These are gamified, providing students the opportunity to gain XP and level up by writing weekly blogs. I first introduced my students to the idea of obtaining XP for weekly writing two years ago (see Gamification, starting really small). The structure of the posts has changed over the years, and in this iteration I am asking the students to engage with a specific character, depending on the game, and provide evidence that they have  acquired experience in the S&EPs. To gamify the S&EPs meant that students needed a structure that would allow them to make each of the practices visible in their writing. In order to create the structure I used Rodger W. Bybee's article "Scientific and Engineering Practices in K–12 Classrooms", transforming each of the practices into student-friendly statements that they can choose to write about.  It also meant that they needed a purpose to push themselves in the critical thinking required by the assignment. This is where the leveling up comes in as higher levels of XP mean privileges, such as being able to use their phones or listen to music in class.

Crosscutting Concepts = Gold Coins

In thinking about what I want students to get through the gamified experiences I was creating, it made sense that the crosscutting concepts became the boss battles. Being able to identify and explain big underlying ideas that span different content areas is what the crosscutting are about, and as such require a rather deep understanding of the content. It also means that students need to be able to revisit them over and over as their understanding grows. The irony is that these were by far the easiest to gamify. I created the Boss Battles by  transforming the K-8 statements from the NSTA's Matrix of Crosscutting Concepts, and added the Ladder of Discourse I mentioned earlier to further help the students draft their "battle". At the moment, the battle arenas are set up in blogger, providing students a dedicated space to engage in them. However, this might change as my goal is to have the students keep the same arenas for the four years that they have with me, so the page structure I propose might become too cumbersome. I am even toying with the idea of having actual "boss battle" days in the form of classroom debates - but that is a post for another day.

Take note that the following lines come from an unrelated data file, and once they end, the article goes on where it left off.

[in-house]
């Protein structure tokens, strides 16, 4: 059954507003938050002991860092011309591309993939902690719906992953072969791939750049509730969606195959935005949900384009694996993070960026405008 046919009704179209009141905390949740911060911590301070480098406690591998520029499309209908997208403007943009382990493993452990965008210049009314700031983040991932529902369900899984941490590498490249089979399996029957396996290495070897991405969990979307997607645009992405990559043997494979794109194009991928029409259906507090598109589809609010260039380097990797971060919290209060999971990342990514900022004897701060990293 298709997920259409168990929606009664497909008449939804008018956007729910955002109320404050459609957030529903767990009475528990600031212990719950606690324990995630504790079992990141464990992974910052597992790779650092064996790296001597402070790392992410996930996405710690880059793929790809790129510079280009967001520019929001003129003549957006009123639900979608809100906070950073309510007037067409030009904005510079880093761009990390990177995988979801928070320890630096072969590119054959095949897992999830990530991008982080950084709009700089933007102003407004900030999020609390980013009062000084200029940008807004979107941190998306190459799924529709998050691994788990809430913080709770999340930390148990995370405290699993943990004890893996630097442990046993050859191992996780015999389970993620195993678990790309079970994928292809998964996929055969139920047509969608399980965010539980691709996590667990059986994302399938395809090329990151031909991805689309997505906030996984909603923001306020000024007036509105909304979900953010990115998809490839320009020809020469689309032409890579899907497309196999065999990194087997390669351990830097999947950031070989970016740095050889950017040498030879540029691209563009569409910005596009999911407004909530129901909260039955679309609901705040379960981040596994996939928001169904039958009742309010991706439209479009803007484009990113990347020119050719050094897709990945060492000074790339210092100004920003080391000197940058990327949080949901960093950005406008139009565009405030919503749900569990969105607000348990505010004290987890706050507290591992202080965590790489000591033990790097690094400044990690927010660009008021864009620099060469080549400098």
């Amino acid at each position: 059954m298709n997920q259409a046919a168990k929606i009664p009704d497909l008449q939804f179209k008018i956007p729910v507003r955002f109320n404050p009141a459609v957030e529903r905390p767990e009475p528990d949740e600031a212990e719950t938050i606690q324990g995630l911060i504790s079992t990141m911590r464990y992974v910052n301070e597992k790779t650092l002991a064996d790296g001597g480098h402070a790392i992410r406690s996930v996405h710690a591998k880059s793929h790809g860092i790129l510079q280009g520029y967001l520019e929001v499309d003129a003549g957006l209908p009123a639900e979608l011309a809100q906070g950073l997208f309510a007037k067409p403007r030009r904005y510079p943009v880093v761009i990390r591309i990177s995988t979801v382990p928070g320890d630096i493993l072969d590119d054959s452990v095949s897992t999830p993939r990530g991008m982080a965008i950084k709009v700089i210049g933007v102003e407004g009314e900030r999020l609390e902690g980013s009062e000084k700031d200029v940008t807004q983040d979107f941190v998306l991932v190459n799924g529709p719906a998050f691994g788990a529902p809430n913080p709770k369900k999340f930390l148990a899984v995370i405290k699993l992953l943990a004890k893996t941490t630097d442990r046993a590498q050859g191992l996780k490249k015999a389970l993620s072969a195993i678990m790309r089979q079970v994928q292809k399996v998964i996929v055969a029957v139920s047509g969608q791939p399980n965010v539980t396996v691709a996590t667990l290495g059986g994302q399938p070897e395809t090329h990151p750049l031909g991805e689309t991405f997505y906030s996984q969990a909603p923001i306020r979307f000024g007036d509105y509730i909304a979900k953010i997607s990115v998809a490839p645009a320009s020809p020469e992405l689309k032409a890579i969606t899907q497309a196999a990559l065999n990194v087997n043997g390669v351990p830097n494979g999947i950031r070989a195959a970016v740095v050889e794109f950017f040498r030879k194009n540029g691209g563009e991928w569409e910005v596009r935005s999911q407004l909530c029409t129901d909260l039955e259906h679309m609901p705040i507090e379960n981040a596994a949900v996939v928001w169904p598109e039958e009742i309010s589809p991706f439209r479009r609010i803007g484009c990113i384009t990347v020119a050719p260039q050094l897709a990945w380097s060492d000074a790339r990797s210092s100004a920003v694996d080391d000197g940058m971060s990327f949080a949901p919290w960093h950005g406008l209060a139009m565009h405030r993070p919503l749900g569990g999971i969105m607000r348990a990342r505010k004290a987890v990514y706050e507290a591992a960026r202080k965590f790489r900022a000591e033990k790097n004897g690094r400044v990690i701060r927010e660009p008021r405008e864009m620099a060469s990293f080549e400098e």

At this point you may be asking why I decided to award gold coins instead of XP for engaging with the crosscutting concepts. This really comes down to motivation and the difficulty I am expecting some of my students to have with this shift, especially in the lower grades. Not every student will make a big connection every week. However making that connection and being able to explain it can, over time, earn the students big rewards. 

So, what do you think? Let the conversation about gamifying the NGSS begin.

Wednesday, June 24, 2015

Gamified classroom - a year in review

About a year ago I set out to offer my students a complete gamified experience in my classroom (Setting up a Gamified Classroom). With quests, leaderboard  and student buy in we set out to train dragons, and overall it was a positive experience for both myself and the students.

My gamified classroom was set up so that the different units (quests) would unlock a power-up.  This meant that power-ups could not be accessed until we reached that unit.  This worked well for the students that wanted that power-up, and having all power-ups unlocked became a status symbol. The goal of having students revisit work (even if it was done months before) was achieved. In fact, a student that did not join us until the second semester took it upon herself to complete the previous units just so she could also unlock the powers.

On the flip side, I also had students that did not care about a particular power-up. Yes, the assignments were completed (as they would go in the gradebook), but my vision of having them revisit old work in order to earn the power-up did not materialize. However, this is not a failure  of the gamification experience, but rather missed opportunity on my part to find a way to encourage these students to refine work.